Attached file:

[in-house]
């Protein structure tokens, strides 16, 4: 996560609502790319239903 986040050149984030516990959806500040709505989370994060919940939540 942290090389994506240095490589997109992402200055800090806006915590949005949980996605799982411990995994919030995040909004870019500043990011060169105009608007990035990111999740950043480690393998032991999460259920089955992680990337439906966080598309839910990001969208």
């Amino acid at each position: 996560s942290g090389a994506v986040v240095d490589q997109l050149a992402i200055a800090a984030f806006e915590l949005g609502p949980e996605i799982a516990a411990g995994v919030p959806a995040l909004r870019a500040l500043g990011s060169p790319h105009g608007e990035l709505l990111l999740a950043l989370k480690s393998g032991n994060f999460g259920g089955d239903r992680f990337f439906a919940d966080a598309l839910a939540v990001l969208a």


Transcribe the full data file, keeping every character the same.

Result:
[in-house]
């Protein structure tokens, strides 16, 4: 996560609502790319239903 986040050149984030516990959806500040709505989370994060919940939540 942290090389994506240095490589997109992402200055800090806006915590949005949980996605799982411990995994919030995040909004870019500043990011060169105009608007990035990111999740950043480690393998032991999460259920089955992680990337439906966080598309839910990001969208």
């Amino acid at each position: 996560s942290g090389a994506v986040v240095d490589q997109l050149a992402i200055a800090a984030f806006e915590l949005g609502p949980e996605i799982a516990a411990g995994v919030p959806a995040l909004r870019a500040l500043g990011s060169p790319h105009g608007e990035l709505l990111l999740a950043l989370k480690s393998g032991n994060f999460g259920g089955d239903r992680f990337f439906a919940d966080a598309l839910a939540v990001l969208a």